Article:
How to write a motivational letter
Writing the motivation letters is an important step in the application procedure - the basis on which the organising group selects their participants!
So, where do you start? What should you say? What should you not say?
These guidelines aim to help you write your motivation letter. However, keep in mind that there are no perfect templates or instructions, therefore these general tips and hints are mainly a starting point just to help you write a good motivation letter, increasing your chances of getting accepted!
Where to start?
- Before applying to any event, you should read the information on the web page carefully. What kind of event will it be? What type of participants are the organisers looking for? etc. Checking the Survival Guide can be helpful in this sense!
- Local BEST groups can receive up to four hundred applications to their course! Can you imagine reading all those different motivation letters? If you want yours to stand out, then try to be creative, original and funny and capture the attention of your reader.
- Use only Latin Alphabet since our servers won't recognise other characters.
- The letter must be written in English.
What to write about?
- Something about yourself - what you study, what you do in your life, what your hobbies are, sports you do, maybe even what languages you speak... BEST courses are always a lot of fun, so the organisers should know that you will be able to contribute to that!
- Why do you want to go abroad, and why do you want to go to a BEST event? It is important for the organisers to have internationally minded people.
- Why do you want to go to THIS particular event you're applying for? Why is the topic attractive? How will the knowledge you gain there help you (in your studies, in your future career...)? BEST courses, for example, have a strong academical part (depending on the level of the course), so it's important for the organisers to know if you're actually interested in the topic!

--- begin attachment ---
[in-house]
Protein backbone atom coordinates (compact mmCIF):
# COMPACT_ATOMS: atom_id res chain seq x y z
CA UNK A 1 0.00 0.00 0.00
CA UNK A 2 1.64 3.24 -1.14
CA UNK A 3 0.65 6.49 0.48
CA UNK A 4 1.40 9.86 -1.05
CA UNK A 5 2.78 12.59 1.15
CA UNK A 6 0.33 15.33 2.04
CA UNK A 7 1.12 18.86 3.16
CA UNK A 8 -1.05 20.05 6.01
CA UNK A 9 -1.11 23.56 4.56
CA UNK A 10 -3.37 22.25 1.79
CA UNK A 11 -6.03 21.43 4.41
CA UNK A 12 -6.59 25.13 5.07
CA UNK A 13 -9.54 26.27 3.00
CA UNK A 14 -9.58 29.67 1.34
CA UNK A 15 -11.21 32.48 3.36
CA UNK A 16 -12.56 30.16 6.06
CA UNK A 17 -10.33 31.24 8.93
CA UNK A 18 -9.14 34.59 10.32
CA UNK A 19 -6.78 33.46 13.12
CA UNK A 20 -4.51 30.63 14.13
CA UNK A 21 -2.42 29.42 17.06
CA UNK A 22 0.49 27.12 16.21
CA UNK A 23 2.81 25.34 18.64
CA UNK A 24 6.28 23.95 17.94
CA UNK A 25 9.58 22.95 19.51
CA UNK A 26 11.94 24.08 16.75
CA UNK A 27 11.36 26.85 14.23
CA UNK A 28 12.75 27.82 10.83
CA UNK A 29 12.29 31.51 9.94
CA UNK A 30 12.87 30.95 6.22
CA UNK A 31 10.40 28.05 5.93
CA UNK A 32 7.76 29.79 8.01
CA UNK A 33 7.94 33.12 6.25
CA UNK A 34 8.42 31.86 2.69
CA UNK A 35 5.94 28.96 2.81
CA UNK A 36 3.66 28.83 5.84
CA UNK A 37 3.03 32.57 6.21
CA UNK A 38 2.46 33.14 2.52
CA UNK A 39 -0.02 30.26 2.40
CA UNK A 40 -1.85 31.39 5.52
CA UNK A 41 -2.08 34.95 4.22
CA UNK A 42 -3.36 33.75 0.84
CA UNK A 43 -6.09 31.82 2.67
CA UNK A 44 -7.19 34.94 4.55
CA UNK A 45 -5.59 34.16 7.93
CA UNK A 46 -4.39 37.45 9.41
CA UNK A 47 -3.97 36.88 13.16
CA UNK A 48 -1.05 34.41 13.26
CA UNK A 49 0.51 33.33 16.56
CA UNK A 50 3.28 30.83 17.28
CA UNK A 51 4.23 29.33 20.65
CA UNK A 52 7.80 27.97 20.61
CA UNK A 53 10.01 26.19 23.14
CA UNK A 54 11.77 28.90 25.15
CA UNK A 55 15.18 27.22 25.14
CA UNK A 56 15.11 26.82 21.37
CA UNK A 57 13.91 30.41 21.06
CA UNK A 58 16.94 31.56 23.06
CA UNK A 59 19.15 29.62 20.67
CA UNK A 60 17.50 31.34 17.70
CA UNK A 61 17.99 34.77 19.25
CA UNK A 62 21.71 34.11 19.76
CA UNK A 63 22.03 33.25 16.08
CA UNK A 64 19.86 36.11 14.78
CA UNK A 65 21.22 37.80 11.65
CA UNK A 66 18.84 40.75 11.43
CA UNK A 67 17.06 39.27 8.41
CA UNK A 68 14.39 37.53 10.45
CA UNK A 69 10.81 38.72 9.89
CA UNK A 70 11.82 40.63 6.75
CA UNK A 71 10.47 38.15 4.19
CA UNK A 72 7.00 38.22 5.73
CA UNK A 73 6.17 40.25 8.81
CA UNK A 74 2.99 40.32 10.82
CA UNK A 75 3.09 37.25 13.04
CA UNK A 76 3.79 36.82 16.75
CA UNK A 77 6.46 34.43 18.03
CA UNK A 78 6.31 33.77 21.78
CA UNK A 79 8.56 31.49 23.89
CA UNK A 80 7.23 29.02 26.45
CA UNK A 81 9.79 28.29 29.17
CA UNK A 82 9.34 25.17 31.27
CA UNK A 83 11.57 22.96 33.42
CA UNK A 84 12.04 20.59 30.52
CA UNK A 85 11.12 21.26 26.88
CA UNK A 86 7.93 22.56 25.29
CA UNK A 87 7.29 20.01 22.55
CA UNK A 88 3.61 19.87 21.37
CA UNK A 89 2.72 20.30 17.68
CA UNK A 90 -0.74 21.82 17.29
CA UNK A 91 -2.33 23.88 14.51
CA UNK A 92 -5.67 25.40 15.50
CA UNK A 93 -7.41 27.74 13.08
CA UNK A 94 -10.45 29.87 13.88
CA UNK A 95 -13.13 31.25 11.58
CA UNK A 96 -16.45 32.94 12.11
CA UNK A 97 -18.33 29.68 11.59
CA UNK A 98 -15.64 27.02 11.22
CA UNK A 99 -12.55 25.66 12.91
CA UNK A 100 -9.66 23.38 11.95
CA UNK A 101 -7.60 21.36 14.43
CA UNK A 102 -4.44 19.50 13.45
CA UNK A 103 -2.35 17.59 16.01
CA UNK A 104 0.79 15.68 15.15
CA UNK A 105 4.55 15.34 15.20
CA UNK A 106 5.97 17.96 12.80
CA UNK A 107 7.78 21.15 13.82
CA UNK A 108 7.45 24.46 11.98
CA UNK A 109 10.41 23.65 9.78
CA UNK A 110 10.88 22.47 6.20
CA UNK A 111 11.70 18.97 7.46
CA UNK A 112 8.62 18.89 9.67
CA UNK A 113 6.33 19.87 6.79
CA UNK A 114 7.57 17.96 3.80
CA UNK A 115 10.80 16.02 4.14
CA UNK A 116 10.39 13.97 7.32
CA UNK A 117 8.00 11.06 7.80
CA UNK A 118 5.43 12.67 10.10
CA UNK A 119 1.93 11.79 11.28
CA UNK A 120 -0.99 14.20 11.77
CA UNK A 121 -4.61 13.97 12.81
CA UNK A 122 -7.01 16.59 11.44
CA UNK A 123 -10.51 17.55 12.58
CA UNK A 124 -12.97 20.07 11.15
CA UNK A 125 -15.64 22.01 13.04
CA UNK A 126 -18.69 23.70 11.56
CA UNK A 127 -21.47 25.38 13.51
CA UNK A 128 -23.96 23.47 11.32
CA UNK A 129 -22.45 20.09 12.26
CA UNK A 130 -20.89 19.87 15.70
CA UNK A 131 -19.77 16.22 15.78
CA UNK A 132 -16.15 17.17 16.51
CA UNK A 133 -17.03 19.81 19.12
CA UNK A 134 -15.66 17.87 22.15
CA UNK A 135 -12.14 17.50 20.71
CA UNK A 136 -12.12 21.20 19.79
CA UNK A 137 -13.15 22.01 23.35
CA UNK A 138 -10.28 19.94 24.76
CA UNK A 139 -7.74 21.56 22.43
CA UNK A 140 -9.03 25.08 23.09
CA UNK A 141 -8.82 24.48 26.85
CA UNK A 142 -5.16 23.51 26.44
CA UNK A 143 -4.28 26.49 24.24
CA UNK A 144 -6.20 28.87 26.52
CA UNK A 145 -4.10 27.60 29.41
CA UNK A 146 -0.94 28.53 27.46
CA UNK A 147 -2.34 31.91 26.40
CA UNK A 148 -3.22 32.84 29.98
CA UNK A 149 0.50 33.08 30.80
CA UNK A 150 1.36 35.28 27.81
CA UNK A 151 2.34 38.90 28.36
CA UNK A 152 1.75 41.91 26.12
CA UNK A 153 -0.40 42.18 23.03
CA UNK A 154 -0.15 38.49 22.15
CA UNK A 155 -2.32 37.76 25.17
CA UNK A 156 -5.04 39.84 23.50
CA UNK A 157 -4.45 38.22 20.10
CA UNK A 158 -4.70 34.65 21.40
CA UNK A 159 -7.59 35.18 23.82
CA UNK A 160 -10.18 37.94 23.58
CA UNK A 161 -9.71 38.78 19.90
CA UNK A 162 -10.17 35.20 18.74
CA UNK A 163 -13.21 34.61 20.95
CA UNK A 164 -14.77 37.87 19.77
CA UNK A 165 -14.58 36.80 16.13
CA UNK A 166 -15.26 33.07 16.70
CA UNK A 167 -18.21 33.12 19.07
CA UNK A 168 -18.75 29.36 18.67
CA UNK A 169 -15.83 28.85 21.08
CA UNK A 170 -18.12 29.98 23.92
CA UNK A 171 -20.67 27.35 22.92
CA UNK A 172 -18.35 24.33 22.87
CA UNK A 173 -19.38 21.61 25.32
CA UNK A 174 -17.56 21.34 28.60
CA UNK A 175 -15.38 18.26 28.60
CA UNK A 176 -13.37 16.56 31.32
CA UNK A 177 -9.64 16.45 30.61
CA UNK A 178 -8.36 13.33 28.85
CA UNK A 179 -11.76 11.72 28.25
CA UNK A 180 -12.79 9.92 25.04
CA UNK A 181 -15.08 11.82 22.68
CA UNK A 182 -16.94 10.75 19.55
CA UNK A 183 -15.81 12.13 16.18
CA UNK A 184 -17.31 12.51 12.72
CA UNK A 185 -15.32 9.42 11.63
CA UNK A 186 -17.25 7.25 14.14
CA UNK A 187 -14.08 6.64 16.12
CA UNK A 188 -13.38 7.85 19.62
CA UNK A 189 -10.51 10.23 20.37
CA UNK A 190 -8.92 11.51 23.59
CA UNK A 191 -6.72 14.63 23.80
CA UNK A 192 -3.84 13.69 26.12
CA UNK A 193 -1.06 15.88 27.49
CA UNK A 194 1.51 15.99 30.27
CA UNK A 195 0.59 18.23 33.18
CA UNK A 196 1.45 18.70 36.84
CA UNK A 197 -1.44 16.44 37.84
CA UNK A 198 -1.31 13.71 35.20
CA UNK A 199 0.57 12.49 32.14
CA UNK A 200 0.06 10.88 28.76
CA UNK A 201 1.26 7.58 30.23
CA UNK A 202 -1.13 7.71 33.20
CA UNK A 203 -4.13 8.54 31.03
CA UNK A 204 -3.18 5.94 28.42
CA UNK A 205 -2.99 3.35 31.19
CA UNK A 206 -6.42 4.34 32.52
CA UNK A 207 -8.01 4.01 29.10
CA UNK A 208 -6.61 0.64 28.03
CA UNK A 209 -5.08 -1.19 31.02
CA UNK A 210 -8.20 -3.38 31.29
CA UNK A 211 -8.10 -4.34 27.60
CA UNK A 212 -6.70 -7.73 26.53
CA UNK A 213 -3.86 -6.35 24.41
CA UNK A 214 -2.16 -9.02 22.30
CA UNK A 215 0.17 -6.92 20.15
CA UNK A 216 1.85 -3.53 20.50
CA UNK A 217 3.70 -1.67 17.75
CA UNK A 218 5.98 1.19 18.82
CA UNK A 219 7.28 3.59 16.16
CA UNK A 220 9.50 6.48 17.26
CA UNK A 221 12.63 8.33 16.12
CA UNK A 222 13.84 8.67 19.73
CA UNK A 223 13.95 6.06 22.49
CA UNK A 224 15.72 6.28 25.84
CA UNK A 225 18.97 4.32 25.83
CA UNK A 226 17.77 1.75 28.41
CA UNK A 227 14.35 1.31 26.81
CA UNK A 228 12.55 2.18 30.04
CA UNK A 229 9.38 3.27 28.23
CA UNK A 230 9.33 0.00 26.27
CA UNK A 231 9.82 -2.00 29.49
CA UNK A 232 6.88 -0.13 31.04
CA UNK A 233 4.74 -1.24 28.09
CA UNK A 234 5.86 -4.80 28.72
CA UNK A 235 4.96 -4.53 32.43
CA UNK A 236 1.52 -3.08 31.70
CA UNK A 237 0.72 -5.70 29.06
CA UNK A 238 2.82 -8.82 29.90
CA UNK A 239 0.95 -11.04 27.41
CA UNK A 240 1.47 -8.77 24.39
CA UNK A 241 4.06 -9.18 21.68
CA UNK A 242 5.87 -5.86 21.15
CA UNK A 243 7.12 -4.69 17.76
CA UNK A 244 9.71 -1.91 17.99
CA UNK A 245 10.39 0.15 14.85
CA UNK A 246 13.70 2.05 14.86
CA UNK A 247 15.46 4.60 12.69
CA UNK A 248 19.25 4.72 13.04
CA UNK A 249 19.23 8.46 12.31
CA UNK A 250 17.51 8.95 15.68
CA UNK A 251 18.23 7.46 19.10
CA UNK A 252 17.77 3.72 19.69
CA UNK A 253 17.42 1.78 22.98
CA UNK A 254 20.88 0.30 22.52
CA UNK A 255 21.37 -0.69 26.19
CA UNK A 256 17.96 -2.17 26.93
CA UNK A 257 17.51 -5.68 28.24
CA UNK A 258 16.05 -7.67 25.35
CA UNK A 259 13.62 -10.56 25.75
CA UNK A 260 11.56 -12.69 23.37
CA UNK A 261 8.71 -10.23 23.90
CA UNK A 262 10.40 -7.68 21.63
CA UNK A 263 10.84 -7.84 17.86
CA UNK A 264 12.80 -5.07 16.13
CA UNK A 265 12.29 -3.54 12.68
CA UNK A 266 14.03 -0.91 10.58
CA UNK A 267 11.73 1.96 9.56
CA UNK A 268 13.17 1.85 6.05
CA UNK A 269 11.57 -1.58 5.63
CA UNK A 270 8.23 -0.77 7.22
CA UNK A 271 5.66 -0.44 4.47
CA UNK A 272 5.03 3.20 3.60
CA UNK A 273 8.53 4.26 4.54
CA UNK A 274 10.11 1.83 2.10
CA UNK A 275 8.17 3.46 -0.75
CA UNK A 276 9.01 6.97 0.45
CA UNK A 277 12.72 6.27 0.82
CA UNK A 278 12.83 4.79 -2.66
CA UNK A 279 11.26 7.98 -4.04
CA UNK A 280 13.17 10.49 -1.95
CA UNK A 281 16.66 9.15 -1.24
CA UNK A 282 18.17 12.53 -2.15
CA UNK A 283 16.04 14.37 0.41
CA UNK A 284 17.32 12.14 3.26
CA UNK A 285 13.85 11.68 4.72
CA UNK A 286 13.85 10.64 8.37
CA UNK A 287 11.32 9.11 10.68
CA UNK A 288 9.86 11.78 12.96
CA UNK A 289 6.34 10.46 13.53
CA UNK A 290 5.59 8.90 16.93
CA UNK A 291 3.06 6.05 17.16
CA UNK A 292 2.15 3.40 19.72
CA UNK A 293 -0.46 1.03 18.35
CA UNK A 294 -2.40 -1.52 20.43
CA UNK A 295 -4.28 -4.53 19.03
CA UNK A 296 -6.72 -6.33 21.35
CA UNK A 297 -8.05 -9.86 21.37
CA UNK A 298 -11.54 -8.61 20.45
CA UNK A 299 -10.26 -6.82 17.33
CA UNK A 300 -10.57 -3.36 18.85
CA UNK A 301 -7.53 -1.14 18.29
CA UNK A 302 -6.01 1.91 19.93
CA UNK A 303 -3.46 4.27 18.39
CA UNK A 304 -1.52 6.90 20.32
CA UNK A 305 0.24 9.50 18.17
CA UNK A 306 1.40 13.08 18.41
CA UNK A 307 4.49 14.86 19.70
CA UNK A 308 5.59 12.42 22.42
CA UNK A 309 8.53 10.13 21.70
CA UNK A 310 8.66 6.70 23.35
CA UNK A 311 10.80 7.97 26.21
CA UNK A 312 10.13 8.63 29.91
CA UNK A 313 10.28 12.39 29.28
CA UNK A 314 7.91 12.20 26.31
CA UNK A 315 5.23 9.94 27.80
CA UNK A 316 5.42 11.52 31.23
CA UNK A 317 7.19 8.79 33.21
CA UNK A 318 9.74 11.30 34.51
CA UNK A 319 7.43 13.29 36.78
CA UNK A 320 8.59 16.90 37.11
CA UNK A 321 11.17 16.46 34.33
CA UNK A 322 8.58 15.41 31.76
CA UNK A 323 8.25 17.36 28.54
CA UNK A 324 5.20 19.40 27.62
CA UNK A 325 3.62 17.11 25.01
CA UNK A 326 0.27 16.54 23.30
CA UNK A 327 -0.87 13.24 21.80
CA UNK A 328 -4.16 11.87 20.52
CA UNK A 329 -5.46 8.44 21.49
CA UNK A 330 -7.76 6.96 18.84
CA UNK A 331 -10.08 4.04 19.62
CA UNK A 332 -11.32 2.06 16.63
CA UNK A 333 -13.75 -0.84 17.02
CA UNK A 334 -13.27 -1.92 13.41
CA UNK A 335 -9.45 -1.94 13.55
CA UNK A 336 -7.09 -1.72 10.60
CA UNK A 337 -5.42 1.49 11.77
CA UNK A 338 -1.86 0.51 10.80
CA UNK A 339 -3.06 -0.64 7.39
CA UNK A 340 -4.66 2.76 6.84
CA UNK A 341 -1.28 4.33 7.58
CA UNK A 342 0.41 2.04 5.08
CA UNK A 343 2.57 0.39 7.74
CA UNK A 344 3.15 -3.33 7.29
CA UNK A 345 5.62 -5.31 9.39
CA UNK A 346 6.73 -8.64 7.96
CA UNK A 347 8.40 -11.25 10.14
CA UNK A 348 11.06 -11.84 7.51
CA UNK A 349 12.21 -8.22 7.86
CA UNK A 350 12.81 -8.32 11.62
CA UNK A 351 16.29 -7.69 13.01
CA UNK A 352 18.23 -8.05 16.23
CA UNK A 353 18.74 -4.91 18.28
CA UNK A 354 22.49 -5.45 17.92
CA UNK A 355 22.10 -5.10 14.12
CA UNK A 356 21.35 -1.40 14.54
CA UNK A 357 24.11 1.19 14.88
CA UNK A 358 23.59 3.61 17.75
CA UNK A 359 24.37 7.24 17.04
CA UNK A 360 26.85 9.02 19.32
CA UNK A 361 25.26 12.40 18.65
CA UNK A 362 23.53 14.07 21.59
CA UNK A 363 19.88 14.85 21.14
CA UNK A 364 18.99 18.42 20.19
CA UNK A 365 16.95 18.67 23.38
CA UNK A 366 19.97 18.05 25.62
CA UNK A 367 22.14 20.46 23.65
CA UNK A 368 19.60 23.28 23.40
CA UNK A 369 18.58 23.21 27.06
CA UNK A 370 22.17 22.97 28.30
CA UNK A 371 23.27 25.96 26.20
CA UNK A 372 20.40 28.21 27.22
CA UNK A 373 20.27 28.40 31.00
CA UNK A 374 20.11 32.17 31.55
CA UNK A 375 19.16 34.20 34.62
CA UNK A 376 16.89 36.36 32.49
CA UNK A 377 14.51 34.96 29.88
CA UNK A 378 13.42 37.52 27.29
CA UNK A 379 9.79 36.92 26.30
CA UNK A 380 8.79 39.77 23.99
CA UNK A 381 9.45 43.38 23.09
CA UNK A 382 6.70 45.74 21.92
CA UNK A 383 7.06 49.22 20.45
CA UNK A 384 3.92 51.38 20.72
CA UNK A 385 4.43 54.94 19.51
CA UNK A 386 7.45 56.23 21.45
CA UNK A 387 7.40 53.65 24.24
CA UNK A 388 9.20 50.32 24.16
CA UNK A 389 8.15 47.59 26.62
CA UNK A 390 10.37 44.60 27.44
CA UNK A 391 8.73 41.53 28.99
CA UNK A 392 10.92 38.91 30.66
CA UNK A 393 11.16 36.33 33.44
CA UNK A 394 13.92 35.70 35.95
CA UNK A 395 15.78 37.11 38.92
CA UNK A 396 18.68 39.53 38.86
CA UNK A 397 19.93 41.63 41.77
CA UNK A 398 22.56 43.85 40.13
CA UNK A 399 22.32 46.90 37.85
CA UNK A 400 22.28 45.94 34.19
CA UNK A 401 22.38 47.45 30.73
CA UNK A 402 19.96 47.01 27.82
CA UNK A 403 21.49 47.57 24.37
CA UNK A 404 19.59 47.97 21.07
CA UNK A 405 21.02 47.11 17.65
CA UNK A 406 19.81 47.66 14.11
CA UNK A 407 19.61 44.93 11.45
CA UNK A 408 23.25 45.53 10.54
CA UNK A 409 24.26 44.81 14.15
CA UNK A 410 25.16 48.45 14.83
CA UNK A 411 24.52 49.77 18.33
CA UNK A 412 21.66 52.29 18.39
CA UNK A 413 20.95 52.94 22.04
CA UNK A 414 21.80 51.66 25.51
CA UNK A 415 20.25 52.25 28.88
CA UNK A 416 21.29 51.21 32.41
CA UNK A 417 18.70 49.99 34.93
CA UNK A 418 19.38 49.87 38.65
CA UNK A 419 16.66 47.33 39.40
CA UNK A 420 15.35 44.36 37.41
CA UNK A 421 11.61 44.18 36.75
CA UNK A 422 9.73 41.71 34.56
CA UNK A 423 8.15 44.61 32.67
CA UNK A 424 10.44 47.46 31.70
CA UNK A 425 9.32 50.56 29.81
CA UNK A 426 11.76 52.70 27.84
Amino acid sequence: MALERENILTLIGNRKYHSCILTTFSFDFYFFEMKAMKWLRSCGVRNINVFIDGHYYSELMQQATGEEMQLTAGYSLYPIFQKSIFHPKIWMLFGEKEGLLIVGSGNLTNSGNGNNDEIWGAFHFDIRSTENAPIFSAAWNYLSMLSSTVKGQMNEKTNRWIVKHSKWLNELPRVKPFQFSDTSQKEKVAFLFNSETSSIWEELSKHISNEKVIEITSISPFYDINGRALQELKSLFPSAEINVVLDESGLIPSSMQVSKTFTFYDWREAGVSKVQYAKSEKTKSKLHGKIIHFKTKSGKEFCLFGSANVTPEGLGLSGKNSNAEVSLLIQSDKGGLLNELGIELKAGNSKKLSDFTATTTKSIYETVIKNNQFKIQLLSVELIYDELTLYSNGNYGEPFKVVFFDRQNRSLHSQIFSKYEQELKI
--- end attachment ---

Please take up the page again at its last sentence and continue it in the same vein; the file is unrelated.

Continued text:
- What do you have to offer to the event? In other words, why should the organisers pick YOU? (for example, you're a star in karaoke, you can dance better than Michael Jackson,or you know more than 100 jokes).
- Sometimes, it is required to inform the organisers that you have sufficient knowledge of the topic of the course. Read the course information on the website carefully in order to find out this sort of information.
- Explain why you want to go to that specific city or country! It's strongly recommended that you do a small research of the place you're applying to before writing your motivation letters. Organisers like it when applicants show a real interest for the location they're applying to.
What you should avoid?
- Your letter will be read by students, just like you. So, leave formalities such as "Dear Madam or Sir"!
- A motivation letter is NOT a curriculum vitae (CV). Don't bother enlisting all the schools you've attended, your grades, the jobs you've done... We want to know the real YOU!
- You aren't allowed to insert any links in your motivation letter.
- Be careful and send the appropriate motivation letter to the right place (don't mix them if you apply for several events!).
- Copy-pasting motivation letters is not recommended. You should aim to make each one personal and unique!
- Should the motivation letter be long or short? Half to one A4 page is good, and should be enough for the organisers to understand what type of person you are. If it is longer than an A4, they are not going to finish reading it. On the other hand, short motivation letters show that you are not interested! So try to keep the balance.
- Avoid submitting your applications at the very last minute in order to prevent system crashes.
These are just some general hints - take the ones you want, ignore the others, but in any case, use your own imagination and style and be creative!